9. thread starter macrumors 65832

    Dec 9, 2011
    Good to hear, thanks. No, not into gaming at all. Just 'regular' internet and email usage, plus Microsoft Office programs (or the Apple equivalents), pdf annotation, skype and some relatively light video/audio usage for work (no editing, just playing and coding).
  10. macrumors 6502

    Oct 24, 2009
    Belfast, UK
    Don't worry about the SSD - just make sure you order the one with the most RAM. The SSD can be upgraded, the RAM can't.
  11. thread starter macrumors 65832

    Dec 9, 2011
    Sorry, I'm very computer illiterate - what's the difference between SSD and 128/256 flash storage? Because earlier when I spoke to the Apple people here locally, they said I couldn't buy a 128 and then later upgrade to 256 :confused: They both have 4GB ram.
  12. macrumors regular

    Dec 9, 2011
    South Yorkshire
    I thought about getting a 256GB SSD in my MBA when I bought a few weeks ago but I decided to stick with 128GB SSD as the price difference is £250 which buys an awful lot of external storage. I picked up a 1.5TB Iomega drive for £55 in PC World. I use it for Time Machine backups and also backup using Super Duper. It backs up my iMac and MBA and my wife's iMac and there still plenty of space left.

    Yes the SSD is fast but judging by how you use your machine you don't "need" all your storage on SSD. This way you get fast boot times and fast app start times but loads of storage and your data is safely backed up.
  13. thread starter macrumors 65832

    Dec 9, 2011
    Yes, I have an external hard drive which is 1,5TB so I already have plenty of external storage space. Originally my thinking was exactly what you describe here. One thing that has made me second guess myself is in case I'd want to run Windows on it as well in the future (like a poster also mentioned above). Do you have windows installed/ have you considered it against the 128 version?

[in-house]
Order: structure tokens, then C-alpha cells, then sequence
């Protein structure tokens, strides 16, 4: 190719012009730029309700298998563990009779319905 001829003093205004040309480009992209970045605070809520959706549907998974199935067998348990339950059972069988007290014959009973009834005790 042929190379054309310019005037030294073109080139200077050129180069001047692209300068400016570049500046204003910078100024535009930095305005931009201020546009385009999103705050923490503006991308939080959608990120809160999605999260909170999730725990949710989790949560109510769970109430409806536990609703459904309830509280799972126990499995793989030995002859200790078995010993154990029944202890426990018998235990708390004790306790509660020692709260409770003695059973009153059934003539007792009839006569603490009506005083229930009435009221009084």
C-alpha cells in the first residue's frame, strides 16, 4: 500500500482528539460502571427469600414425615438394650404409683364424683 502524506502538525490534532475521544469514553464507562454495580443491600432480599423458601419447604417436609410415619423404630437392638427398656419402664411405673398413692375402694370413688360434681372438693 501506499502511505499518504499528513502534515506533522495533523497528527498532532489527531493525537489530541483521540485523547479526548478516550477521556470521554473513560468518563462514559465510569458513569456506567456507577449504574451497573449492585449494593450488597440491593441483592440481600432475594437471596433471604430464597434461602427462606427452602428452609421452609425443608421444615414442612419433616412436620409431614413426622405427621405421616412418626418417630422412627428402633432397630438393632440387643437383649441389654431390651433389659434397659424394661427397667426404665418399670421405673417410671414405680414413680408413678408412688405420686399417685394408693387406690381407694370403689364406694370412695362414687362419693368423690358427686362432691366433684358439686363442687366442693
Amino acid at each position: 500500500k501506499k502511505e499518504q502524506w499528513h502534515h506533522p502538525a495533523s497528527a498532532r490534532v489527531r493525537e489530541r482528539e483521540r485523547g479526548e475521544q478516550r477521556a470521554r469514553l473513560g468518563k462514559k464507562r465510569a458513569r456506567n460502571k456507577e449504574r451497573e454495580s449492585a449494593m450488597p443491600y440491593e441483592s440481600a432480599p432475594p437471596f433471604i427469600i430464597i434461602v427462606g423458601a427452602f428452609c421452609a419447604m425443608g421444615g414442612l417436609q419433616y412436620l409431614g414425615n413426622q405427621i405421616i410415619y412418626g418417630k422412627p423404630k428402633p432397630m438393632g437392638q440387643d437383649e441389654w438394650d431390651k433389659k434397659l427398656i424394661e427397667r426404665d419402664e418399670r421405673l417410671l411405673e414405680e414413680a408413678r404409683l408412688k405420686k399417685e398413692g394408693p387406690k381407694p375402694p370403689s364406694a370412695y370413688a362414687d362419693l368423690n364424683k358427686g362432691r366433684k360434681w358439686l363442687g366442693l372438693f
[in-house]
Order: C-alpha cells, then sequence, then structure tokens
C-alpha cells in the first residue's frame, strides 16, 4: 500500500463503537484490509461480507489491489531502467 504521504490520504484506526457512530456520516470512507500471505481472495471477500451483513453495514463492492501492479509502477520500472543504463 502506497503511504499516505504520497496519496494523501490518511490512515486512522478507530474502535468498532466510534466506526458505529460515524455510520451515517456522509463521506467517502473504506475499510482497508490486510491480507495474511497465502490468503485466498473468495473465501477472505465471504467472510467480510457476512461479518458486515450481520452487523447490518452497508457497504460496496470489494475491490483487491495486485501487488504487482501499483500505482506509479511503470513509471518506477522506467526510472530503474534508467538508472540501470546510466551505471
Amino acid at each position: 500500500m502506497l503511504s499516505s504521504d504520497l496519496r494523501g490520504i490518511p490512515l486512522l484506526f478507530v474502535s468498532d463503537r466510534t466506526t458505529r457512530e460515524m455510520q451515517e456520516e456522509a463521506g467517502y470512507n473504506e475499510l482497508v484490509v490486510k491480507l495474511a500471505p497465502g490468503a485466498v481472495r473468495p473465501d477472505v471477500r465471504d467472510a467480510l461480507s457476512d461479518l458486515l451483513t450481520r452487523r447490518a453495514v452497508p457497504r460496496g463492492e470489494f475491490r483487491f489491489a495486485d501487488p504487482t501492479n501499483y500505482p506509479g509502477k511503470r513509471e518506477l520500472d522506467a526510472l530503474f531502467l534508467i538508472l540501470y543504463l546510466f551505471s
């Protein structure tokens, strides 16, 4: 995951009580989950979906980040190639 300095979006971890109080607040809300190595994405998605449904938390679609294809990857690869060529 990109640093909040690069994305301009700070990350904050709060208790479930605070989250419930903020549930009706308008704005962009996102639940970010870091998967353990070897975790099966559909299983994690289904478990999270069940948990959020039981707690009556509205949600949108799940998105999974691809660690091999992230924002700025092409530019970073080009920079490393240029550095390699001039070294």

14. Guest

    Oct 7, 2010

    Honestly, if you are going to long term, then load it out. The higher spec you can get means that it will last a lot longer.
  15. thread starter macrumors 65832

    Dec 9, 2011
    OK, I ordered! My husband finally convinced me to go for the 256. I'm looking forward to receiving it now :)
  16. macrumors 6502


    May 16, 2010
    Right decision !! Bought a 128Gb at first but exchanged it for a 256Gb. Since it'll last a few years, imo, it worth it !
  17. macrumors 6502a

    Mar 11, 2011
    In a MacBook Air, the only consumable items are:
    • The battery. Can be replaced for $129 or €129 for as long as Apple continues to produce them.
    • The SSD. With TRIM, writes are minimized and spread optimally. With this enabled, which is the case with Apple's SSDs, it should last for "many decades" according to this table.
    Everything else is non consumable. They could last forever, theoratically. Apart from the battery and SSD, it's all up to you ;).